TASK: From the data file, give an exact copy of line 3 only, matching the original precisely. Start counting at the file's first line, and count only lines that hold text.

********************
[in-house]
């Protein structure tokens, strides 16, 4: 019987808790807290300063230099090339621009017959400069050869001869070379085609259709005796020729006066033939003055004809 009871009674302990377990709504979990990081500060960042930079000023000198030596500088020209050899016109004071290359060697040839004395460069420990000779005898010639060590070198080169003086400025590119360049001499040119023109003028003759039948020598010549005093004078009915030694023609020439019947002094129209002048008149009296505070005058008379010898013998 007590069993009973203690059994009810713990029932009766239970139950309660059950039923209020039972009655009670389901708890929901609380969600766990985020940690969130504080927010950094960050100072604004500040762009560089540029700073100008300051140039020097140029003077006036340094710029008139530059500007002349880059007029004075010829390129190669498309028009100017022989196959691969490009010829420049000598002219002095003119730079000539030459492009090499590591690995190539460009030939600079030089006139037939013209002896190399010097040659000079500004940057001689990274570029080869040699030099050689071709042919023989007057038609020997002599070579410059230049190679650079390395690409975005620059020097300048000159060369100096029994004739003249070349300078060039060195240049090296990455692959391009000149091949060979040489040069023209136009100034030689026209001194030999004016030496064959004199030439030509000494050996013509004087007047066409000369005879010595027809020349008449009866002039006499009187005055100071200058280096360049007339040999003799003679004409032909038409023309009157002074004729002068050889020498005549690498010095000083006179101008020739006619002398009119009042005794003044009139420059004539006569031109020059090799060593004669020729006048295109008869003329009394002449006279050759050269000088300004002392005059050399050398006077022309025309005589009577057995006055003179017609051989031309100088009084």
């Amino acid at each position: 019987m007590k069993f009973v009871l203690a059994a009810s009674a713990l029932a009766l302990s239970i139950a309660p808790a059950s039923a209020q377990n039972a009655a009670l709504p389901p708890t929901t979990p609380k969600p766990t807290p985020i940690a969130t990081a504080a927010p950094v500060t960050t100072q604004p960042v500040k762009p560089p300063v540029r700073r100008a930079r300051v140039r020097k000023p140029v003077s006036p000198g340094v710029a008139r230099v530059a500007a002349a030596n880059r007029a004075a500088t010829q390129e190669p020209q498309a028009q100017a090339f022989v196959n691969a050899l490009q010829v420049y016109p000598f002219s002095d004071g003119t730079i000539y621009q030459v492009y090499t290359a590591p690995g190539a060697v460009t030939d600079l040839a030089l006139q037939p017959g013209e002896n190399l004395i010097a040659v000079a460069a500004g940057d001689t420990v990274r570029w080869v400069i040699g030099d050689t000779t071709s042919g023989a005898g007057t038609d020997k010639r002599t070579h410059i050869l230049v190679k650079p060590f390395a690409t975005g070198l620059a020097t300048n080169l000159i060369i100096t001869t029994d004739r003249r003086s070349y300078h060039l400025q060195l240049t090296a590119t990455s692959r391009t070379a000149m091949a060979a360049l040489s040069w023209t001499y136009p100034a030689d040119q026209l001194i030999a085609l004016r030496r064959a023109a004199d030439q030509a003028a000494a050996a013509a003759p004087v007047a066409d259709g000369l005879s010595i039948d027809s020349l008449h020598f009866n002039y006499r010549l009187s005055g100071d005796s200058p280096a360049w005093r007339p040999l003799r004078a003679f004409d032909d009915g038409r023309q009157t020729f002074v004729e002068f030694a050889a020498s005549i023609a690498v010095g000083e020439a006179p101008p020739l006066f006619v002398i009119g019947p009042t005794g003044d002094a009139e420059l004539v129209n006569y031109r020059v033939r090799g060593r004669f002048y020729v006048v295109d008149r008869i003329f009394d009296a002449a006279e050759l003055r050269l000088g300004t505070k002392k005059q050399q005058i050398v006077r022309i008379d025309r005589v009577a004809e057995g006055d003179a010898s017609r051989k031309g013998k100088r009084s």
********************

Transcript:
């Amino acid at each position: 019987m007590k069993f009973v009871l203690a059994a009810s009674a713990l029932a009766l302990s239970i139950a309660p808790a059950s039923a209020q377990n039972a009655a009670l709504p389901p708890t929901t979990p609380k969600p766990t807290p985020i940690a969130t990081a504080a927010p950094v500060t960050t100072q604004p960042v500040k762009p560089p300063v540029r700073r100008a930079r300051v140039r020097k000023p140029v003077s006036p000198g340094v710029a008139r230099v530059a500007a002349a030596n880059r007029a004075a500088t010829q390129e190669p020209q498309a028009q100017a090339f022989v196959n691969a050899l490009q010829v420049y016109p000598f002219s002095d004071g003119t730079i000539y621009q030459v492009y090499t290359a590591p690995g190539a060697v460009t030939d600079l040839a030089l006139q037939p017959g013209e002896n190399l004395i010097a040659v000079a460069a500004g940057d001689t420990v990274r570029w080869v400069i040699g030099d050689t000779t071709s042919g023989a005898g007057t038609d020997k010639r002599t070579h410059i050869l230049v190679k650079p060590f390395a690409t975005g070198l620059a020097t300048n080169l000159i060369i100096t001869t029994d004739r003249r003086s070349y300078h060039l400025q060195l240049t090296a590119t990455s692959r391009t070379a000149m091949a060979a360049l040489s040069w023209t001499y136009p100034a030689d040119q026209l001194i030999a085609l004016r030496r064959a023109a004199d030439q030509a003028a000494a050996a013509a003759p004087v007047a066409d259709g000369l005879s010595i039948d027809s020349l008449h020598f009866n002039y006499r010549l009187s005055g100071d005796s200058p280096a360049w005093r007339p040999l003799r004078a003679f004409d032909d009915g038409r023309q009157t020729f002074v004729e002068f030694a050889a020498s005549i023609a690498v010095g000083e020439a006179p101008p020739l006066f006619v002398i009119g019947p009042t005794g003044d002094a009139e420059l004539v129209n006569y031109r020059v033939r090799g060593r004669f002048y020729v006048v295109d008149r008869i003329f009394d009296a002449a006279e050759l003055r050269l000088g300004t505070k002392k005059q050399q005058i050398v006077r022309i008379d025309r005589v009577a004809e057995g006055d003179a010898s017609r051989k031309g013998k100088r009084s």